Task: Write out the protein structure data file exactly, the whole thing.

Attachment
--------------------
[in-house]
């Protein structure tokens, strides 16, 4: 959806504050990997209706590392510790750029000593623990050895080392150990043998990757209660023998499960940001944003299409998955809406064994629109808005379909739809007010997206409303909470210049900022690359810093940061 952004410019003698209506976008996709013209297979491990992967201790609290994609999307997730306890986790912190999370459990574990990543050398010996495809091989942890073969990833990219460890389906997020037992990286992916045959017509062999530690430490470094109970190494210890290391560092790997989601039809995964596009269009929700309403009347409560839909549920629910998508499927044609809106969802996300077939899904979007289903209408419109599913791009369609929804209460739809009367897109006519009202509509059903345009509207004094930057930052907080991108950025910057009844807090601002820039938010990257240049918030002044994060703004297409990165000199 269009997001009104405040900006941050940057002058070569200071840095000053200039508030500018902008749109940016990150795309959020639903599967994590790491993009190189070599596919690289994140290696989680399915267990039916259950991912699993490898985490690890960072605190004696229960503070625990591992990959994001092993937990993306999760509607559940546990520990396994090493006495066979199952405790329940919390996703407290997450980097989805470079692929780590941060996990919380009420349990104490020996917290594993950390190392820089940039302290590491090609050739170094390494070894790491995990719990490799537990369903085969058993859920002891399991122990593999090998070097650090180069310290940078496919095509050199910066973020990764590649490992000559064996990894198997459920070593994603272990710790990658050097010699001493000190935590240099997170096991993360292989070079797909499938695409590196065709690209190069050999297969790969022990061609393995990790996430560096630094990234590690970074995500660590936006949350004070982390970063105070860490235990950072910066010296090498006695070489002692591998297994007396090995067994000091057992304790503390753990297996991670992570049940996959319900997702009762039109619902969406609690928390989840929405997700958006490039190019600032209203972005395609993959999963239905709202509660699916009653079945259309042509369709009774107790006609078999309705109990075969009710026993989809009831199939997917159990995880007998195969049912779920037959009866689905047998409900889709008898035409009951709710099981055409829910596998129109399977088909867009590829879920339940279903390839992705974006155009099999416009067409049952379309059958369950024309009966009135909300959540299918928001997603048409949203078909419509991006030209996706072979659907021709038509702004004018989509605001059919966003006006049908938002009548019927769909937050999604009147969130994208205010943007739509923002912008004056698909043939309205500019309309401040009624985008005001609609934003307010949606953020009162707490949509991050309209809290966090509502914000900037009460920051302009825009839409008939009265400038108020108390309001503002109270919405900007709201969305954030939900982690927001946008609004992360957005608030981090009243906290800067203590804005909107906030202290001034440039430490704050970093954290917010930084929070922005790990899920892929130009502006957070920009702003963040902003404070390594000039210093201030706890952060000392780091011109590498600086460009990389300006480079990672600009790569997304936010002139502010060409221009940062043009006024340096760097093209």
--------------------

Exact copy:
[in-house]
């Protein structure tokens, strides 16, 4: 959806504050990997209706590392510790750029000593623990050895080392150990043998990757209660023998499960940001944003299409998955809406064994629109808005379909739809007010997206409303909470210049900022690359810093940061 952004410019003698209506976008996709013209297979491990992967201790609290994609999307997730306890986790912190999370459990574990990543050398010996495809091989942890073969990833990219460890389906997020037992990286992916045959017509062999530690430490470094109970190494210890290391560092790997989601039809995964596009269009929700309403009347409560839909549920629910998508499927044609809106969802996300077939899904979007289903209408419109599913791009369609929804209460739809009367897109006519009202509509059903345009509207004094930057930052907080991108950025910057009844807090601002820039938010990257240049918030002044994060703004297409990165000199 269009997001009104405040900006941050940057002058070569200071840095000053200039508030500018902008749109940016990150795309959020639903599967994590790491993009190189070599596919690289994140290696989680399915267990039916259950991912699993490898985490690890960072605190004696229960503070625990591992990959994001092993937990993306999760509607559940546990520990396994090493006495066979199952405790329940919390996703407290997450980097989805470079692929780590941060996990919380009420349990104490020996917290594993950390190392820089940039302290590491090609050739170094390494070894790491995990719990490799537990369903085969058993859920002891399991122990593999090998070097650090180069310290940078496919095509050199910066973020990764590649490992000559064996990894198997459920070593994603272990710790990658050097010699001493000190935590240099997170096991993360292989070079797909499938695409590196065709690209190069050999297969790969022990061609393995990790996430560096630094990234590690970074995500660590936006949350004070982390970063105070860490235990950072910066010296090498006695070489002692591998297994007396090995067994000091057992304790503390753990297996991670992570049940996959319900997702009762039109619902969406609690928390989840929405997700958006490039190019600032209203972005395609993959999963239905709202509660699916009653079945259309042509369709009774107790006609078999309705109990075969009710026993989809009831199939997917159990995880007998195969049912779920037959009866689905047998409900889709008898035409009951709710099981055409829910596998129109399977088909867009590829879920339940279903390839992705974006155009099999416009067409049952379309059958369950024309009966009135909300959540299918928001997603048409949203078909419509991006030209996706072979659907021709038509702004004018989509605001059919966003006006049908938002009548019927769909937050999604009147969130994208205010943007739509923002912008004056698909043939309205500019309309401040009624985008005001609609934003307010949606953020009162707490949509991050309209809290966090509502914000900037009460920051302009825009839409008939009265400038108020108390309001503002109270919405900007709201969305954030939900982690927001946008609004992360957005608030981090009243906290800067203590804005909107906030202290001034440039430490704050970093954290917010930084929070922005790990899920892929130009502006957070920009702003963040902003404070390594000039210093201030706890952060000392780091011109590498600086460009990389300006480079990672600009790569997304936010002139502010060409221009940062043009006024340096760097093209």